‘I’m assuming you think “Jam” means “to come to”.’

Shiva turned to Gopal with a raised eyebrow, for it was the Chief Vasudev who had told him the meaning.

‘Doesn’t “Jam” mean “to come to”?’ asked Gopal.

‘That is what everybody thinks,’ said Tara. ‘Except for the Parihans.’

‘What do they believe?’ asked Shiva.

‘Jam is the Lord of Dharma. So, this sea is actually the Sea of the Lord of Dharma.’

Shiva smiled. ‘But in India, the Lord of Dharma...’

‘ Yam,’ said Tara, completing Shiva’s statement. ‘Also the Lord of Death.’


‘Is there a relationship between the two names: Yam and Jam? Was there a great leader or God called Jam in Pariha?’

‘I don’t know about any relationship between the names. But in ancient times there was a shepherd called Jam who, blessed by the Ahura Mazda, went on to become a great king, one of the earliest in this area. He spread prosperity and happiness throughout the land. When a great catastrophe was to strike, that would have destroyed the entire world, he is believed to have built an underground city which saved many of his people. The citizens of his realm later began to call him Jamshed.’

‘Why “shed”?’

‘“Shed” means radiant. So Jamshed means the radiant Lord of Dharma.’

Chapter 41

An Invitation for Peace

Sati, Bhagirath, Chandraketu, Maatali and Brahaspati had collected in the Lothal governor Chenardhwaj’s private office. They had just received a visitor from Devagiri with a message from Kanakhala. A message that had left them stunned.

‘Peace conference?’ asked Bhagirath. ‘What deception are they planning?’

‘Prince Bhagirath,’ rebuked the Lothal governor, Chenardhwaj. ‘This is Meluha. Laws are not broken here. And the laws of a peace conference are very clear; they were designed by Lord Ram himself. There is no question of there being any deception.’

‘But what about the attack on Panchavati?’ asked Maatali, the King of Vaishali. ‘They have clearly found the Narmada route to the Naga capital and have sent their ships on an attack mission even as they try to sidetrack us.’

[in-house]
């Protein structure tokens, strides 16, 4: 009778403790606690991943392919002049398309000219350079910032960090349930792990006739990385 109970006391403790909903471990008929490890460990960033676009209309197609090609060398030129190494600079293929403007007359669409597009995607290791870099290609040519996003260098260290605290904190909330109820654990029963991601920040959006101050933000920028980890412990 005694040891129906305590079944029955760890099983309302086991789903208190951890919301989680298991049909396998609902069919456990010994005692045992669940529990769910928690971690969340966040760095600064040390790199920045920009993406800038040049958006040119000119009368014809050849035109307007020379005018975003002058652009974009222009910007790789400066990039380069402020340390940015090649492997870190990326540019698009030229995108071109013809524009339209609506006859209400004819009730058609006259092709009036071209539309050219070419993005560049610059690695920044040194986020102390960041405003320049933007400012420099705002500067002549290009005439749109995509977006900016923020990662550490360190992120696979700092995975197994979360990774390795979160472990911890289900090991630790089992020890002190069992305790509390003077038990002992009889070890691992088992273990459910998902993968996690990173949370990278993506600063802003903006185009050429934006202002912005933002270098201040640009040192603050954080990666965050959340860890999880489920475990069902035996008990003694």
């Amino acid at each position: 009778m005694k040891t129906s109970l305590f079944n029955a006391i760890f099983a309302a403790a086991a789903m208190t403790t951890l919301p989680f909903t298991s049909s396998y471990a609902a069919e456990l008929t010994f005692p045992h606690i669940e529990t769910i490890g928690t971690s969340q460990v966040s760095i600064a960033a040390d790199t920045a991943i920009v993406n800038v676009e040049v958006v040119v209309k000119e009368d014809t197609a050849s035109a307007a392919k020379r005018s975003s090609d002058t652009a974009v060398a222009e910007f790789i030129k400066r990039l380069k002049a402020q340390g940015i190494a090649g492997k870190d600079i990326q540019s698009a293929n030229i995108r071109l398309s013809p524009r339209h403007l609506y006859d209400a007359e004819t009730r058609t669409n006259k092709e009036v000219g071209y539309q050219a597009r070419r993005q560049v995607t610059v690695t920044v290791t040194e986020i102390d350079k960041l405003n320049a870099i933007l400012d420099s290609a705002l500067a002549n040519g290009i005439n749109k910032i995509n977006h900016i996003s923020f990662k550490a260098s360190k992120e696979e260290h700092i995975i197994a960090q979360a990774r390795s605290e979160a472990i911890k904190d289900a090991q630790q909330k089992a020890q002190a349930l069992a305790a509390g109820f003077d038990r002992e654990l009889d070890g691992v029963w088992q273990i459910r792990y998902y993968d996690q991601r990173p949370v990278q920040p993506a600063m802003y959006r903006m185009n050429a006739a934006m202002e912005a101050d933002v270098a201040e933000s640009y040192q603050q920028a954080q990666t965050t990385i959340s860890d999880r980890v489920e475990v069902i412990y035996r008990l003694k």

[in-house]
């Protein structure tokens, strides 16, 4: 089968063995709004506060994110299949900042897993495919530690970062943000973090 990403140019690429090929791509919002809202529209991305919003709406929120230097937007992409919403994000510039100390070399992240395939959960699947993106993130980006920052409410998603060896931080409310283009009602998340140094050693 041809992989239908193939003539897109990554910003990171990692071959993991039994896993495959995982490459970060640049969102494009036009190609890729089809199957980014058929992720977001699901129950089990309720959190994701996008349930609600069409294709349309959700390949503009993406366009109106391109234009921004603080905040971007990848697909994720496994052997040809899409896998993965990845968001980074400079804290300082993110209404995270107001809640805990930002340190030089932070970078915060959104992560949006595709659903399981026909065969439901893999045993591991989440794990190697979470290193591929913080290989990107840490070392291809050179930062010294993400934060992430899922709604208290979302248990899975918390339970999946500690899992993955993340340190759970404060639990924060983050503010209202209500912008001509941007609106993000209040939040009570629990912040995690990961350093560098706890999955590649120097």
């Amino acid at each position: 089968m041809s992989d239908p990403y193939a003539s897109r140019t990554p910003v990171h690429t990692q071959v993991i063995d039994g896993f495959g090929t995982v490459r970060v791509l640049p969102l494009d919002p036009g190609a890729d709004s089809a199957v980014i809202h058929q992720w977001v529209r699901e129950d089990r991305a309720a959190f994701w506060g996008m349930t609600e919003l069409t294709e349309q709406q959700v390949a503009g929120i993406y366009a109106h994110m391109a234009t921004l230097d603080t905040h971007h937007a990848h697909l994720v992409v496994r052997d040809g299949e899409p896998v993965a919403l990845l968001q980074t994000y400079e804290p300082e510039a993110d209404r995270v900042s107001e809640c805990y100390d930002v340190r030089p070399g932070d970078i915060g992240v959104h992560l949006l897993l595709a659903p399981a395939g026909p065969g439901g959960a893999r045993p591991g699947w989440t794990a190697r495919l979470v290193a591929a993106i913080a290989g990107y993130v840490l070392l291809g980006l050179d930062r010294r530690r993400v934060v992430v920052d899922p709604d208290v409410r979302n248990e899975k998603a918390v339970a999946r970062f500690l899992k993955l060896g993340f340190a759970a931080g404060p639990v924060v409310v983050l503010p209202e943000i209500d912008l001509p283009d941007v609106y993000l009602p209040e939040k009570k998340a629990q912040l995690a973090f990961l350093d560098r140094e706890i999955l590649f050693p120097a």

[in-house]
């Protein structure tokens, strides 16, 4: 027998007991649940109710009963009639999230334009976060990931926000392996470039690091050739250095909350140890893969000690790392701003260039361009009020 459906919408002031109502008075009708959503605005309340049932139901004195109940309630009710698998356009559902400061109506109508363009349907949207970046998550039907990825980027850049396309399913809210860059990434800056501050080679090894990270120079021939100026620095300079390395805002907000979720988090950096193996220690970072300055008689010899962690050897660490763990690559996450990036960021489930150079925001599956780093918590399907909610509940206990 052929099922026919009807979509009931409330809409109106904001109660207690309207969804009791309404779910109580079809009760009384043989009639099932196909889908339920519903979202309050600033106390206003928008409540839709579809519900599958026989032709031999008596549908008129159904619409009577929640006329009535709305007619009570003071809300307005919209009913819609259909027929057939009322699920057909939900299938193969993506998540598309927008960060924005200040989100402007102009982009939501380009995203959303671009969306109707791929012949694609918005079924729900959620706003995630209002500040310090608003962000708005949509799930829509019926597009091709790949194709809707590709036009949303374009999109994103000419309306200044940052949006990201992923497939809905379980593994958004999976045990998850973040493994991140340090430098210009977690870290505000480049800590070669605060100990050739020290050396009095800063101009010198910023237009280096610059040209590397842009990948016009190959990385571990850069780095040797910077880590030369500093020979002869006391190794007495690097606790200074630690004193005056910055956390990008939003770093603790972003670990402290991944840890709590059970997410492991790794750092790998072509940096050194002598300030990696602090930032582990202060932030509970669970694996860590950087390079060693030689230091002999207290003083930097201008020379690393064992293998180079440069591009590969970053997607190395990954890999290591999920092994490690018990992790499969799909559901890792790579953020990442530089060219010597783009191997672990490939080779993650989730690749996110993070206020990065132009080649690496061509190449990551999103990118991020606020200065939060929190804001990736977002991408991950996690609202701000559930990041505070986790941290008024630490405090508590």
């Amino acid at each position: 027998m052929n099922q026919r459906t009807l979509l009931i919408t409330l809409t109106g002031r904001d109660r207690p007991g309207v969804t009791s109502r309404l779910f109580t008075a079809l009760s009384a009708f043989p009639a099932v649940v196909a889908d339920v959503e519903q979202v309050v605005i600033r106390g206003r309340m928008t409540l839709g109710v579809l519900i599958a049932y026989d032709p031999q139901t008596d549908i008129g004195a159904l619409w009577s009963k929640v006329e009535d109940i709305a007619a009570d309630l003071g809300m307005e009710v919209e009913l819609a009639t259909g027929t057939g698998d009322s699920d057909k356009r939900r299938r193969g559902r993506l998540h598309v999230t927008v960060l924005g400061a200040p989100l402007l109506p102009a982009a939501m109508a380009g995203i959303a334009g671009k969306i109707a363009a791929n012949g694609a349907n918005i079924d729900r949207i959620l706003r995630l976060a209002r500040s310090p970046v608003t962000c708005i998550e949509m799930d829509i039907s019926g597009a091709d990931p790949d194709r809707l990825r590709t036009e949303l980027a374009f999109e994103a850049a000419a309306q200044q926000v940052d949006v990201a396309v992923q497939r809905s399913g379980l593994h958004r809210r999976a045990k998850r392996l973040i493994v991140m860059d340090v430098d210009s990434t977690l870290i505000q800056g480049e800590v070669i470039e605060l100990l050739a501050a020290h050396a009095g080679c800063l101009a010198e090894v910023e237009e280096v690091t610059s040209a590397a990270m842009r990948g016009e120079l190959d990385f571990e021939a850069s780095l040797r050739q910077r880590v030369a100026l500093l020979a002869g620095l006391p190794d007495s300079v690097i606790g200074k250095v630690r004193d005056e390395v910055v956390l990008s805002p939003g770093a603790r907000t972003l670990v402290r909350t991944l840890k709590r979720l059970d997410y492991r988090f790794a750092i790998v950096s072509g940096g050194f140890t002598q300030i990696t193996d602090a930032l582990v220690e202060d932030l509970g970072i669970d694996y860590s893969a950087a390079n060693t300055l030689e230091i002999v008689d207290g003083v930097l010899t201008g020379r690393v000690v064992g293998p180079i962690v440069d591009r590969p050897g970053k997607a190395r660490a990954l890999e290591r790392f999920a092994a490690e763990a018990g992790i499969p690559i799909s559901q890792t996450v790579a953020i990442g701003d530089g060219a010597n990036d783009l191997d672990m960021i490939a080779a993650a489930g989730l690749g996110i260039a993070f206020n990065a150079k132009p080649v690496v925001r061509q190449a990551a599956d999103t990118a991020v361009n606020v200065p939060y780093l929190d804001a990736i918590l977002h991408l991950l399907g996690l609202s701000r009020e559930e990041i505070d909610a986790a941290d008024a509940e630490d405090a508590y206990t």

‘How is that subterfuge, King Maatali?’ asked Chenardhwaj. ‘They are at war with us. They found a weak spot and decided to attack. That is how wars are conducted.’

‘I don’t have a problem with the Meluhans choosing to attack, Governor Chenardhwaj,’ said Chandraketu, the King of Branga. ‘What is worrying is that they chose to attack Panchavati and call a peace conference at the same time. That sounds fishy to me.’

‘I agree,’ said Bhagirath. ‘Maybe it is a ruse to draw us out of the city with the call for a peace conference and then attack us. Without the protective defences of the Lothal fort, we may well be beaten by the Meluhans.’

‘Prince Bhagirath,’ said Brahaspati, ‘we’ve also received word that the Meluhan army has still not marched out of Karachapa. If their plan was to trick us out of Lothal, why wouldn’t they mobilise their army at the same time?’

Chandraketu nodded. ‘That is confusing.’

‘Maybe there are divisions within Meluha,’ suggested Brahaspati. ‘Maybe some people want peace while others want war?’

‘We cannot trust this initiative blindly,’ said Sati. ‘But we cannot ignore it either. If there’s a possibility that the Somras can be stopped without any more killing, it is worth grabbing, right?’

‘But the message is for Lord Shiva,’ said Bhagirath. ‘Shouldn’t we await his return?’